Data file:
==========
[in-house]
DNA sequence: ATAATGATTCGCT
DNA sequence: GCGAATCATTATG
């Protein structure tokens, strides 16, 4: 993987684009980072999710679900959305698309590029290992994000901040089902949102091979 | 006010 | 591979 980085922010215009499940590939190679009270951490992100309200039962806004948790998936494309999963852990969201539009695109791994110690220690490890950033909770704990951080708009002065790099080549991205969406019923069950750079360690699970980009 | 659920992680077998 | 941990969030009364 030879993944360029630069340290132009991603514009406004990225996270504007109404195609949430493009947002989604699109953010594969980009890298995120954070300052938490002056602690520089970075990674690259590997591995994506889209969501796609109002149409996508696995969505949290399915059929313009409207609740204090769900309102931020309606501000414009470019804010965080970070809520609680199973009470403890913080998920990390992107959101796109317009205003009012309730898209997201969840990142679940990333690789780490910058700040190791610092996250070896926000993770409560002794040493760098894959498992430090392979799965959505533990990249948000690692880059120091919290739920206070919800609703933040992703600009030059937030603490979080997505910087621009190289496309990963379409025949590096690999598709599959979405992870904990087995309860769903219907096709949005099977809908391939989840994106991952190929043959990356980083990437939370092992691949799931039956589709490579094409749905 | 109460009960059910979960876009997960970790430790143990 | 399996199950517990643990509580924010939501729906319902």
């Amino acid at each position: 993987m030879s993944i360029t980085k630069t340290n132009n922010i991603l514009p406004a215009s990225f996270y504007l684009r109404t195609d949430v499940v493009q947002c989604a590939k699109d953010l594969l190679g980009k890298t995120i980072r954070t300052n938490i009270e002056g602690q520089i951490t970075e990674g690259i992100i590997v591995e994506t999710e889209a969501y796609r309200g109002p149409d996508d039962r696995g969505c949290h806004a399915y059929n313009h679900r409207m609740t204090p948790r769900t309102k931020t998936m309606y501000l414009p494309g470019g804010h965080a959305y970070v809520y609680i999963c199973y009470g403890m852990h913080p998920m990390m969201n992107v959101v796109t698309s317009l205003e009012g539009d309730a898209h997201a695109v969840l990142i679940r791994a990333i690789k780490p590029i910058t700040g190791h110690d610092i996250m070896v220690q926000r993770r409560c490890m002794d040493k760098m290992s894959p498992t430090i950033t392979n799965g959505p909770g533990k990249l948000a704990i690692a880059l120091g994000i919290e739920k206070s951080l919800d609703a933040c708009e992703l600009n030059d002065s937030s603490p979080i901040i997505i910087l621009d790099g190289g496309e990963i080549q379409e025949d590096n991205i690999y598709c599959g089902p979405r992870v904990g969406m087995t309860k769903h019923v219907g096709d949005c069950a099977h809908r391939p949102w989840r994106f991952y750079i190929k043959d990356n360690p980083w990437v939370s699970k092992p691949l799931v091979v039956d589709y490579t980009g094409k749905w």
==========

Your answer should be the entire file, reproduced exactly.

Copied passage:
[in-house]
DNA sequence: ATAATGATTCGCT
DNA sequence: GCGAATCATTATG
């Protein structure tokens, strides 16, 4: 993987684009980072999710679900959305698309590029290992994000901040089902949102091979 | 006010 | 591979 980085922010215009499940590939190679009270951490992100309200039962806004948790998936494309999963852990969201539009695109791994110690220690490890950033909770704990951080708009002065790099080549991205969406019923069950750079360690699970980009 | 659920992680077998 | 941990969030009364 030879993944360029630069340290132009991603514009406004990225996270504007109404195609949430493009947002989604699109953010594969980009890298995120954070300052938490002056602690520089970075990674690259590997591995994506889209969501796609109002149409996508696995969505949290399915059929313009409207609740204090769900309102931020309606501000414009470019804010965080970070809520609680199973009470403890913080998920990390992107959101796109317009205003009012309730898209997201969840990142679940990333690789780490910058700040190791610092996250070896926000993770409560002794040493760098894959498992430090392979799965959505533990990249948000690692880059120091919290739920206070919800609703933040992703600009030059937030603490979080997505910087621009190289496309990963379409025949590096690999598709599959979405992870904990087995309860769903219907096709949005099977809908391939989840994106991952190929043959990356980083990437939370092992691949799931039956589709490579094409749905 | 109460009960059910979960876009997960970790430790143990 | 399996199950517990643990509580924010939501729906319902």
């Amino acid at each position: 993987m030879s993944i360029t980085k630069t340290n132009n922010i991603l514009p406004a215009s990225f996270y504007l684009r109404t195609d949430v499940v493009q947002c989604a590939k699109d953010l594969l190679g980009k890298t995120i980072r954070t300052n938490i009270e002056g602690q520089i951490t970075e990674g690259i992100i590997v591995e994506t999710e889209a969501y796609r309200g109002p149409d996508d039962r696995g969505c949290h806004a399915y059929n313009h679900r409207m609740t204090p948790r769900t309102k931020t998936m309606y501000l414009p494309g470019g804010h965080a959305y970070v809520y609680i999963c199973y009470g403890m852990h913080p998920m990390m969201n992107v959101v796109t698309s317009l205003e009012g539009d309730a898209h997201a695109v969840l990142i679940r791994a990333i690789k780490p590029i910058t700040g190791h110690d610092i996250m070896v220690q926000r993770r409560c490890m002794d040493k760098m290992s894959p498992t430090i950033t392979n799965g959505p909770g533990k990249l948000a704990i690692a880059l120091g994000i919290e739920k206070s951080l919800d609703a933040c708009e992703l600009n030059d002065s937030s603490p979080i901040i997505i910087l621009d790099g190289g496309e990963i080549q379409e025949d590096n991205i690999y598709c599959g089902p979405r992870v904990g969406m087995t309860k769903h019923v219907g096709d949005c069950a099977h809908r391939p949102w989840r994106f991952y750079i190929k043959d990356n360690p980083w990437v939370s699970k092992p691949l799931v091979v039956d589709y490579t980009g094409k749905w």